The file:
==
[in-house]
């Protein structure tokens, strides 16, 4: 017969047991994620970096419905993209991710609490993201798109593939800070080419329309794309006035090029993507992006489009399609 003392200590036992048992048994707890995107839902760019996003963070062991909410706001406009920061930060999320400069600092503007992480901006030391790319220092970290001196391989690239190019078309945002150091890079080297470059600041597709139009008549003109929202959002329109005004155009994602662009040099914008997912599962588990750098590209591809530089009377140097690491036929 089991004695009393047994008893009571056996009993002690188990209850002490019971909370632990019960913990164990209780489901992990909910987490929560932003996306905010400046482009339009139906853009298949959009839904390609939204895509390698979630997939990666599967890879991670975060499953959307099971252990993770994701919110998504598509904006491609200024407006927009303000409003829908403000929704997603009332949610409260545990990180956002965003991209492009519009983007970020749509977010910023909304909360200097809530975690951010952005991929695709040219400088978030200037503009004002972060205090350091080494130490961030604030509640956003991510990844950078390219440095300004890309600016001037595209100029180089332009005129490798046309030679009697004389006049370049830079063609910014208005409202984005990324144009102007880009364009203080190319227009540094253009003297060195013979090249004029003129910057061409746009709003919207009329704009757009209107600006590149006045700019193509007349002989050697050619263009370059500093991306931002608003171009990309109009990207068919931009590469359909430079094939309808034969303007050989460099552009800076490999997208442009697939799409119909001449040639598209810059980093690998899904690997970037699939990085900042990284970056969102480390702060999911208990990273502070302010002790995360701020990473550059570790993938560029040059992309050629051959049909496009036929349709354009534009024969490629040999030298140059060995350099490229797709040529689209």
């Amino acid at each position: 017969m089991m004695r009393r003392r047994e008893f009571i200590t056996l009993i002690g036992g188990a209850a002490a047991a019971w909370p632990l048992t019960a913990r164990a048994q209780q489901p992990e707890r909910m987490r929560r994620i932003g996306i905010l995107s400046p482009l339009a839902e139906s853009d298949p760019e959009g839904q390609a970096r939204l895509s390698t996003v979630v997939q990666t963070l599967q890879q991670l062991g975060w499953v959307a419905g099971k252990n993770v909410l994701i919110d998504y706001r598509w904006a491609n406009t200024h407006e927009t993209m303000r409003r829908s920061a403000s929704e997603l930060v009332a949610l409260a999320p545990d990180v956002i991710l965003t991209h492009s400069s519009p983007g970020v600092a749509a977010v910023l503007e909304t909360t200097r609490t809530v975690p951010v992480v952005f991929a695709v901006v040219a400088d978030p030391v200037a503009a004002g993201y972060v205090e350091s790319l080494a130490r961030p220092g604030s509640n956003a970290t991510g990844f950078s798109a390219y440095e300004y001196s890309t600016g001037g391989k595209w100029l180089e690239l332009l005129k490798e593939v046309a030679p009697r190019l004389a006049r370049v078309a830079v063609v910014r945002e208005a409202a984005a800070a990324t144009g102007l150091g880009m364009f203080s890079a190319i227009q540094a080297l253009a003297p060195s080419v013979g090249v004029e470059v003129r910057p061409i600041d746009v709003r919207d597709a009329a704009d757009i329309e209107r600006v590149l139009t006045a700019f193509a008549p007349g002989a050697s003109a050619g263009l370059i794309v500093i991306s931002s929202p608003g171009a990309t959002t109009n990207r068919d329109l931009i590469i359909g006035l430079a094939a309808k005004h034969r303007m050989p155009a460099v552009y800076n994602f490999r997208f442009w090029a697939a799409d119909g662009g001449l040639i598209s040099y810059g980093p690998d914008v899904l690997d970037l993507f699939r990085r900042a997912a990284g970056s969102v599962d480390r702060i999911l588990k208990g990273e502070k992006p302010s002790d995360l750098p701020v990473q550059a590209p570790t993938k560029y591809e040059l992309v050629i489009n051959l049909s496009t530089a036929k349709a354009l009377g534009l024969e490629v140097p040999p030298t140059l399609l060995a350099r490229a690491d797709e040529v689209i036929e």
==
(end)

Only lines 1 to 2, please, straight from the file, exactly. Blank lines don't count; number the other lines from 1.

[in-house]
């Protein structure tokens, strides 16, 4: 017969047991994620970096419905993209991710609490993201798109593939800070080419329309794309006035090029993507992006489009399609 003392200590036992048992048994707890995107839902760019996003963070062991909410706001406009920061930060999320400069600092503007992480901006030391790319220092970290001196391989690239190019078309945002150091890079080297470059600041597709139009008549003109929202959002329109005004155009994602662009040099914008997912599962588990750098590209591809530089009377140097690491036929 089991004695009393047994008893009571056996009993002690188990209850002490019971909370632990019960913990164990209780489901992990909910987490929560932003996306905010400046482009339009139906853009298949959009839904390609939204895509390698979630997939990666599967890879991670975060499953959307099971252990993770994701919110998504598509904006491609200024407006927009303000409003829908403000929704997603009332949610409260545990990180956002965003991209492009519009983007970020749509977010910023909304909360200097809530975690951010952005991929695709040219400088978030200037503009004002972060205090350091080494130490961030604030509640956003991510990844950078390219440095300004890309600016001037595209100029180089332009005129490798046309030679009697004389006049370049830079063609910014208005409202984005990324144009102007880009364009203080190319227009540094253009003297060195013979090249004029003129910057061409746009709003919207009329704009757009209107600006590149006045700019193509007349002989050697050619263009370059500093991306931002608003171009990309109009990207068919931009590469359909430079094939309808034969303007050989460099552009800076490999997208442009697939799409119909001449040639598209810059980093690998899904690997970037699939990085900042990284970056969102480390702060999911208990990273502070302010002790995360701020990473550059570790993938560029040059992309050629051959049909496009036929349709354009534009024969490629040999030298140059060995350099490229797709040529689209």